Whether a claimant is able and available for suitable work is a question of fact unless the restriction on job availability is so untenable and illustrative of a lack of good faith so as to disqualify a claimant as a matter of law. Proof that a claimant has registered with the unemployment compensation authorities creates a presumption of availability for work. The presumption may be rebutted by evidence that a claimant's physical condition limits the type of work a claimant is able to accept or by evidence that he has voluntarily placed other restrictions on the type of job he is willing to accept. If a claimant is able to do some type of work even though he is disabled and there is a reasonable opportunity to secure such a position, then the claimant is attached to the labor force. Hower and Son v. Unemployment Compensation Board of Review, 509 A.2d 1383 (Pa. Cmwlth. 1986).
Generally, the determination of whether a claimant is available for work is a question of fact for the Board, which this Court is bound to affirm if the Board's determination of the factual issue is supported by substantial evidence. Pennsylvania Electric Company v. Unemployment Compensation Board of Review, 450 A.2d 779 (Pa. Cmwlth. 1982).
Here, Claimant asserts that she established the presumption that she was realistically attached to the labor market when she registered with the unemployment authorities. Claimant further asserts that there is nothing in the record to support the determinations by the referee and the Board that she was unavailable for work. Claimant argues that the referee did not make a finding of fact supported by substantial evidence that Employer rebutted the presumption that Claimant was able and available for work before finding that Claimant failed to demonstrate "by compelling testimony nor documentation why a medical doctor or psychiatrist or anyone other than a social worker that she is able and available for work and realistically attached to the labor market due to her medical/psychiatric problems." Decision at 2. Claimant further adds that there was no testimony from a social worker in this case.
A review of the record confirms Claimant's position. Claimant registered with the unemployment authorities which created the presumption that she was able and available for work. One of the owners of Employer, Nestor Dalaperas (Dalaperas), testified before the referee. Dalaperas did not provide any testimony regarding Claimant's availability for work. Dalaperas testified regarding Claimant quitting and her alleged reasons for doing so. He did not testify or present any evidence concerning Claimant's availability for work.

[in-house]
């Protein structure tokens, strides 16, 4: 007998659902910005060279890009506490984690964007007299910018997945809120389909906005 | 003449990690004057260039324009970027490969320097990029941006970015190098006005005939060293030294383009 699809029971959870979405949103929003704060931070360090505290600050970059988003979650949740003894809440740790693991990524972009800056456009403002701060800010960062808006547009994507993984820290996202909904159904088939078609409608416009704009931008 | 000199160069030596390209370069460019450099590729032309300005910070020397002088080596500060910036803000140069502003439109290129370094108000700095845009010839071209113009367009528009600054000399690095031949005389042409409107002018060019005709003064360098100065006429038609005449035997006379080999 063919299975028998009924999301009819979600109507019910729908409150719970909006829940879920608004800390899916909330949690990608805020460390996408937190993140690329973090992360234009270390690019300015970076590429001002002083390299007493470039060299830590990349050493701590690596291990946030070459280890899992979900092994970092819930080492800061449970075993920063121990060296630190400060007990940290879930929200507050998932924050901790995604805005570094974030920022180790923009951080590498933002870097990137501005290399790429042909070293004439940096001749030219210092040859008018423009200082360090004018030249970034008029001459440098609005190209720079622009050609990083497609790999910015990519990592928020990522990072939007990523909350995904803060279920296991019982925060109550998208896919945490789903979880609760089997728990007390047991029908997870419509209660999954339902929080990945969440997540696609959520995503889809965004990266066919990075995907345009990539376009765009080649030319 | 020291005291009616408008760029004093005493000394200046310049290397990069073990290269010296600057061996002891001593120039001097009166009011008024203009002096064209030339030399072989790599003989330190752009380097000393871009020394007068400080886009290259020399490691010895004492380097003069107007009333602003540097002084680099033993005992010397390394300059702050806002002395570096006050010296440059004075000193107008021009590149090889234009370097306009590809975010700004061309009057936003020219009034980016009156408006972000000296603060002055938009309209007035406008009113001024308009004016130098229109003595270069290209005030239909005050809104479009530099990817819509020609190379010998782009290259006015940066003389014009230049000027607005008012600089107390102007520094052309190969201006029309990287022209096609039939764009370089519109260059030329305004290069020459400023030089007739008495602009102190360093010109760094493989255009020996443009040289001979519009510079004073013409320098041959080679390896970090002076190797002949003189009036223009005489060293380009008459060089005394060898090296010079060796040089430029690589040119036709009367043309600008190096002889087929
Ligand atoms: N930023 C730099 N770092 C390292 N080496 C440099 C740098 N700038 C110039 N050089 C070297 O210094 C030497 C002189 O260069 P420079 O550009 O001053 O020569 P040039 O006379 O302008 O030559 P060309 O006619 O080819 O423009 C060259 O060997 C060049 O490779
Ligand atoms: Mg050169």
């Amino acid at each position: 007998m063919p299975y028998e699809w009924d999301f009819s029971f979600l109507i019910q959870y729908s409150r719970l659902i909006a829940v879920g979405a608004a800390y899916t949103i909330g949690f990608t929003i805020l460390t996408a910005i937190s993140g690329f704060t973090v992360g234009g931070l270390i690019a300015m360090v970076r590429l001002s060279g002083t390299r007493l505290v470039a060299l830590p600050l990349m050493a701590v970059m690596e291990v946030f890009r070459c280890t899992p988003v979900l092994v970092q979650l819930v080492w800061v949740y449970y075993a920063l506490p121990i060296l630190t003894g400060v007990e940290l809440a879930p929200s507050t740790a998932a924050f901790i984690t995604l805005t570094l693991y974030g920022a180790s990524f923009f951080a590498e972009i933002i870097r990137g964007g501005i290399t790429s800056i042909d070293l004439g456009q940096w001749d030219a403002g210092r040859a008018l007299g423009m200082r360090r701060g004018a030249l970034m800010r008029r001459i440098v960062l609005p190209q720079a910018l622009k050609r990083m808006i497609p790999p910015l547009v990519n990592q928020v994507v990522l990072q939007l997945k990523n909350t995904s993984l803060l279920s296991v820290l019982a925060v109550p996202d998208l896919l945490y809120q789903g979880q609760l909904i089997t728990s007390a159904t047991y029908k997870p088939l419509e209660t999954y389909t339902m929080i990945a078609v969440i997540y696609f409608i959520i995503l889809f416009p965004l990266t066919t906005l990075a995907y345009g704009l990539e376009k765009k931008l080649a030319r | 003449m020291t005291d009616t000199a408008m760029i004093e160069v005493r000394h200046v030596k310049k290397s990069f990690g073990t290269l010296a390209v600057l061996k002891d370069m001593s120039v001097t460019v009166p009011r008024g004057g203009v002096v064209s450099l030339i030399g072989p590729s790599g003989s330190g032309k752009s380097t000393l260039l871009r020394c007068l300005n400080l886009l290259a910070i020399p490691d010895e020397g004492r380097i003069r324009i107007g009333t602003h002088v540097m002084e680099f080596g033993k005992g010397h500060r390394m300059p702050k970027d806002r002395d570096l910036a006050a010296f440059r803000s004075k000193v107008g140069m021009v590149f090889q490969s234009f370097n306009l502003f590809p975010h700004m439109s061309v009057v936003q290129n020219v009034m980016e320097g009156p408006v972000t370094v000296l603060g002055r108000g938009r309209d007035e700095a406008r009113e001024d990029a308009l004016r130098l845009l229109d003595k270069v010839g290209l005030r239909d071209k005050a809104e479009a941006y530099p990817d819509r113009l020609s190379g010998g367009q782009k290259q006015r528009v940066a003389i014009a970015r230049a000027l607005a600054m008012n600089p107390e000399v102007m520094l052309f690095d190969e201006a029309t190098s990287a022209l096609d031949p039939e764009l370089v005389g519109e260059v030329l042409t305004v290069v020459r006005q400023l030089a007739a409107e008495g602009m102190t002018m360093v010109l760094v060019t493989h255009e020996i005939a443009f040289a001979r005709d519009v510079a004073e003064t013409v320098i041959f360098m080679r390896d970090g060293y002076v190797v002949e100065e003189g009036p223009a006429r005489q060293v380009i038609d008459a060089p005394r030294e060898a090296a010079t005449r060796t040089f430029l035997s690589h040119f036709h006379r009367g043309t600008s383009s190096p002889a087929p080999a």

Clearly, Employer did not rebut the presumption that Claimant was able and available for work. Further, the referee's conclusion regarding the testimony of a social worker is unsupported by substantial evidence because no social worker testified in this matter. The Board adopted the referee's findings and conclusions and added that in a companion case Claimant was found to be unavailable.
Before this Court, the Board moved to enlarge the record to "include the decision in appeal no. B-11-09-H-A469, Board decision no. B-535579, issued on April 26, 2012, in which the Board found Claimant ineligible under Section 401(d)(1) of the Law . . . for the identical weeks at issue involved in this appeal to this Court." Motion to Enlarge, August 14, 2012, Paragraph No. 1 at 1.
By order dated September 4, 2012, this Court denied the motion. The Board tacitly admits that there is no support for its determination in the record. The Board may only consider evidence that is part of the record. Lock Haven University of Pennsylvania v. Unemployment Compensation Board of Review, 559 A.2d 1015 (Pa. Cmwlth. 1989). Further, this Court may not consider evidence attached to a brief which was not part of the record below. Croft v. Unemployment Compensation Board of Review, 662 A.2d 24 (Pa. Cmwlth. 1995). The Board's determination was unsupported by substantial evidence.
Apparently, Claimant's employer in the other appeal did provide evidence that Claimant was unavailable for work and ineligible for benefits under Section 401(d)(1), 43 P.S. §801(d)(1). The Board argues that Claimant's appeal collaterally attacks the order in appeal number B-11-09-H-A469. However, Claimant remains ineligible for benefits with respect to the employer in that appeal. That case was not appealed to this Court. --------
Accordingly, this Court reverses.
BERNARD L. McGINLEY, Judge ORDER
AND NOW, this 28th day of November, 2012, the order of the Unemployment Compensation Board of Review in the above-captioned matter is reversed.
BERNARD L. McGINLEY, Judge